|Stryker says Zimmer's Pulsavac wound debridement system infringed on its own similar products.--Courtesy of Zimmer|
Stryker ($SYK) struck hard, suing Zimmer ($ZMH) over a device it has that uses pulsing liquid to remove debris for orthopedic surgery procedures such as joint replacements. The fight paid off now that a federal jury ruled in Stryker's favor and ordered the loser to make a $70 million payout, determining "willful infringement" involving three different patents.
It's an early victory that might not necessarily be set in stone, however, as Zimmer plans to appeal the decision, a company spokesman told Bloomberg.
At issue: Zimmer's Pulsavac wound debridement system, which is part of Zimmer's surgical unit (a division that booked $386 million in sales in 2012). Stryker said the device infringed on similar products it has that use pulsing water or saline in order to clear a surgical site for joint replacement. Stryker's MedSurg Equipment unit carries those products, and the division booked more than $3.27 billion in sales in 2012, Bloomberg noted.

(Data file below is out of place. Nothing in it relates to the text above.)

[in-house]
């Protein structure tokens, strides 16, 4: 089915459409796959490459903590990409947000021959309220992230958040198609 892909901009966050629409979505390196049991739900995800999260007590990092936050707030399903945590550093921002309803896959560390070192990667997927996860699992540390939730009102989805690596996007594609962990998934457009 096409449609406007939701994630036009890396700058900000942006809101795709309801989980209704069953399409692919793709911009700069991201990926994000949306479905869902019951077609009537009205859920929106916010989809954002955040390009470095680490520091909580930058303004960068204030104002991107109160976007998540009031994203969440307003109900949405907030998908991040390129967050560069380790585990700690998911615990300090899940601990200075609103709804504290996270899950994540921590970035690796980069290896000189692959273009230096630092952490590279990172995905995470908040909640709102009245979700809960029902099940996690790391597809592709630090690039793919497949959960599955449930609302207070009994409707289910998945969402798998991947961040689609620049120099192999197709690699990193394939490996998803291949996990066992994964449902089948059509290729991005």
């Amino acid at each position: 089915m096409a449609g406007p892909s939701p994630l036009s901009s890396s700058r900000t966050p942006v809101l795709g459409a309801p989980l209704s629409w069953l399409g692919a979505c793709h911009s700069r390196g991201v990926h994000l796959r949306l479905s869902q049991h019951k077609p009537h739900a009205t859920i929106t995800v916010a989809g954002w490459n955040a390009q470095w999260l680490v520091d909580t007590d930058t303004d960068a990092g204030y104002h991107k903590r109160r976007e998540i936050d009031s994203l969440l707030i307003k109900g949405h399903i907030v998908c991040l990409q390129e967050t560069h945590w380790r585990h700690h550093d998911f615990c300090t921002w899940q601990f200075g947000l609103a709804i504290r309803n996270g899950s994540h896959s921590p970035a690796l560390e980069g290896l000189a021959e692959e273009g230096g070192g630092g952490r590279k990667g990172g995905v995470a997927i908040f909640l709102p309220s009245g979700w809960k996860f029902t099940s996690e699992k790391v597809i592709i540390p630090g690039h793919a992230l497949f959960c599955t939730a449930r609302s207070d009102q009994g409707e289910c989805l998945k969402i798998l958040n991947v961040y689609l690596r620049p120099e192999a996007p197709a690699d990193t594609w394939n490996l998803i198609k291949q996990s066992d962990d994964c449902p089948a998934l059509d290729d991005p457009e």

Greg Vogler, a lawyer from McAndrews, Held & Malloy in Chicago, which represented Stryker, told Bloomberg that "Stryker has some pioneering inventions," which Zimmer "took recklessly and judgment day came."
In the device world especially, patents are gold. And in a world where devices gain 510(k) approval because of substantial equivalence to what is already on the market, preserving unique patent rights to a product becomes a financial lifeline. The losing company doesn't always have to pull its product outright, but sometimes reaffirming patent protection in court requires the loser to pay royalties on top of damages. And if the verdict holds in appeals court, then Zimmer will have to pay big.
- read the Bloomberg story